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Recently, American Airlines announced that it was going completely à la carte with its service offerings. Want a blanket? Pay X. Want to be put on standby? Pay Y. It is an attempt to wring out every last penny from all revenue sources in a somewhat desperate time.

Southwest, however, continues its one-price-and-done approach—and remains the most profitable airline.

As for brand reputation, there is little guessing as to which airline dominates.

Offer an Experience

Southwest is making money. It has done the math. Along with lower costs because of its fuel hedge purchasing strategy, it also knows how much it costs to deliver a passenger from point A to point B, including all the amenities and services. But because Southwest packages it all, the hassle is reduced. No need to worry about correct change or having your credit card.

Hassle-reduction reduces stress and creates a better experience, adding to the airline's aura.

You offer an experience by...

  • Understanding clearly your prospects' interests
  • Packaging a specific offering tailored to their needs
  • Simplifying the prospect's life, giving choice and even delighting them

Packaging Starts with Data

Knowing your prospect well enough to tailor experiences means collecting data about them.

I do some work in the healthcare sector—where you market something that people don't want, and it may be years before they need it. Of course, you might say that about many more industries that are directly affected by people's having less disposable income in this economy.

In either case, the relationship becomes more long-term, and more about creating tipping points for choice. So, for example, I counsel my healthcare colleagues that it is not just about the in-your-face, obvious information about a prospect that you are interested in (i.e., their health condition) but also about what is going on in their lives—so that you intersect the two.

Collecting data means...

  • Creating a culture in the organization of not just formal collection but also relaying of observational and of anecdotal information.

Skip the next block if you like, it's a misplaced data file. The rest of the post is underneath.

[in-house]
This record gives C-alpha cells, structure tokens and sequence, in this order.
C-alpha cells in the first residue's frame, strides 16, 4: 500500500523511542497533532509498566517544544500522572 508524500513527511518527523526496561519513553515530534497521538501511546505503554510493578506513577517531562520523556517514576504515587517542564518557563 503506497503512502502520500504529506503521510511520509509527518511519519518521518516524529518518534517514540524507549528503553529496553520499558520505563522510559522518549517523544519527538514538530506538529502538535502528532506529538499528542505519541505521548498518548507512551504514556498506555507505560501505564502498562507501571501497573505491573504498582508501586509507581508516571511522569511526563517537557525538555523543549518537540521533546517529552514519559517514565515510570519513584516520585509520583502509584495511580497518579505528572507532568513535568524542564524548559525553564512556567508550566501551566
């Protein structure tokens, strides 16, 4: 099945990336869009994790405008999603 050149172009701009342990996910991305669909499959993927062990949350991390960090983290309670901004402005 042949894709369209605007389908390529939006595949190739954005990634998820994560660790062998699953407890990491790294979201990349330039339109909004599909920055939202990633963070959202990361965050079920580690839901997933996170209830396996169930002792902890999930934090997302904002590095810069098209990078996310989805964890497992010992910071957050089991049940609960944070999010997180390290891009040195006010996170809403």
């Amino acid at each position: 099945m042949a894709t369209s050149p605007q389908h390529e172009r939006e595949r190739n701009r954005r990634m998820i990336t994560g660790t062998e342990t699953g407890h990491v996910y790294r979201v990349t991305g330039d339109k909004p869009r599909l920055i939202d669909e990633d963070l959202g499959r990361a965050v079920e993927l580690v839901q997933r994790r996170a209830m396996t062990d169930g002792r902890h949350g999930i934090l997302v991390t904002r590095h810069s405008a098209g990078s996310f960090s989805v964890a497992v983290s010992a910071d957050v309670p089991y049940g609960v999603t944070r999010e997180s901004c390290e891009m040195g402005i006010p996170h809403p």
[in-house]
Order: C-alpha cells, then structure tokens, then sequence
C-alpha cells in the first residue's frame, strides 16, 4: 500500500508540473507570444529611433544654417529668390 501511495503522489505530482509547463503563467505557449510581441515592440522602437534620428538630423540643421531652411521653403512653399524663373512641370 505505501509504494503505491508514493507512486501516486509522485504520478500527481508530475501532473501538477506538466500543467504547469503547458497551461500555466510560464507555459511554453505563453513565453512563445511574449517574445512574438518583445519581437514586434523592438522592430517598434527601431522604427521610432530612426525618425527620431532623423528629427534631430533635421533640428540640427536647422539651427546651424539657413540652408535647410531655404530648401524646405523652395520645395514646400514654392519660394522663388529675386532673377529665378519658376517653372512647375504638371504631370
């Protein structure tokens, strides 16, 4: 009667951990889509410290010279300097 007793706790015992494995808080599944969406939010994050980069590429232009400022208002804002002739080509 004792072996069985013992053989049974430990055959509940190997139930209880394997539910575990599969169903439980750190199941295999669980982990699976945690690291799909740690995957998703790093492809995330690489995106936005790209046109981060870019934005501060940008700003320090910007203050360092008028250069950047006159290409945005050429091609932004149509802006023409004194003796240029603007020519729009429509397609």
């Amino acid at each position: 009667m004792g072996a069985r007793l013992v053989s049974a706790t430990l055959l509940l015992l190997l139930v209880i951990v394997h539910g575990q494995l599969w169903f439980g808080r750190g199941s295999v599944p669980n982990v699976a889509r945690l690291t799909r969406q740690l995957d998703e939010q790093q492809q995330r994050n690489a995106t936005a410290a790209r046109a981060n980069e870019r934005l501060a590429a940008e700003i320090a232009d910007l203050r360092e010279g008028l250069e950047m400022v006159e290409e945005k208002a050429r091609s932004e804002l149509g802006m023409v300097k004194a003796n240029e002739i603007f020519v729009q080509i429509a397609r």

• Understanding people's interest so you can intersect it.
  • Understanding people's influence so you can leverage it.

Here is what seems to be a trivial example. Mary Smith comes to the assisted-living facility open house. She doesn't need assisted-living services—she is there for the free food. Nonetheless, the staff welcomes her and tours her around and they ask questions and listen. Mary tells them she is a dog lover and specifically likes a certain kind of dog. She offers more information. After the tour, a staff member records Mary's interests in the CRM system. Lo and behold, after a few years, Mary becomes a resident of that facility. When she walks into her room, there are pictures of her favorite dog on the wall and a coffee table book about dogs. Observational data created an experience that Mary and her family will talk about to others.

Subtract, Don't Add

Car salesmen will tell you that you always offer a prospect the loaded model first. They will negotiate and take things, away but history shows that they take less away than if they started with the base model and added features.

Researchers have shown that higher price (bundled) is associated with higher quality. And to take something away implies lessening the quality by taking away benefits. So people take less away and feel good about it. When prospects use an additive model, they focus more on the cost increase and less on the benefit.

That is why I find the airline nickel-and-dime strategy confusing. I travel frequently, and what I have witnessed is that few are buying the à la carte offerings. So airlines' expenses might be reduced, depending on their buying patterns and forecasting, but they certainly will not add the revenue they envision. From my observations, I notice more people buy something in the concourse and then take it on the plane (almost for the principle of it, it seems).

The Brand Consequences

When you make your offering a complete solution, you enhance your brand and become less of a commodity.

Think in terms of...

  • Wanting to be sought versus sold: Laundry detergent is sold. The iPhone is sought. Southwest is sought. Other airlines' services are sold (and purchased with reluctance).
  • Emotionally blah versus emotionally "Ah!": Fred Lee, in If Disney Ran Your Hospital, notes that patients judge their hospitalization not by how their clinical care was rendered but by the entirety of their experience. When you consider the whole package and the end experience, and bundle accordingly, you create an emotional attachment with customers. If any part of a hospital stay goes awry, it affects the overall experience. That is why hospitals, such as The Cleveland Clinic, have hired a Chief Experience Officer to look at the consistency, the total package, of how the experience is delivered to employees and to patients.

* * *

Is your company packaging experiences? Are they sought—or are they sold? And, drilling the concept down one more level: have you ever looked at yourself and considered the package that you offer and the experience you provide?

In the current downturn, where layoffs loom large, those with the better shot at developing business or finding a job understand that the complete package and the experience contribute to a brand identity that stands out in a crowded marketplace.

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ABOUT THE AUTHOR
Anthony Cirillo is president of Fast Forward Strategic Marketing Consulting, LLC (www.4wardfast.com) in Huntersville, NC. Reach him via cirillo@4wardfast.com.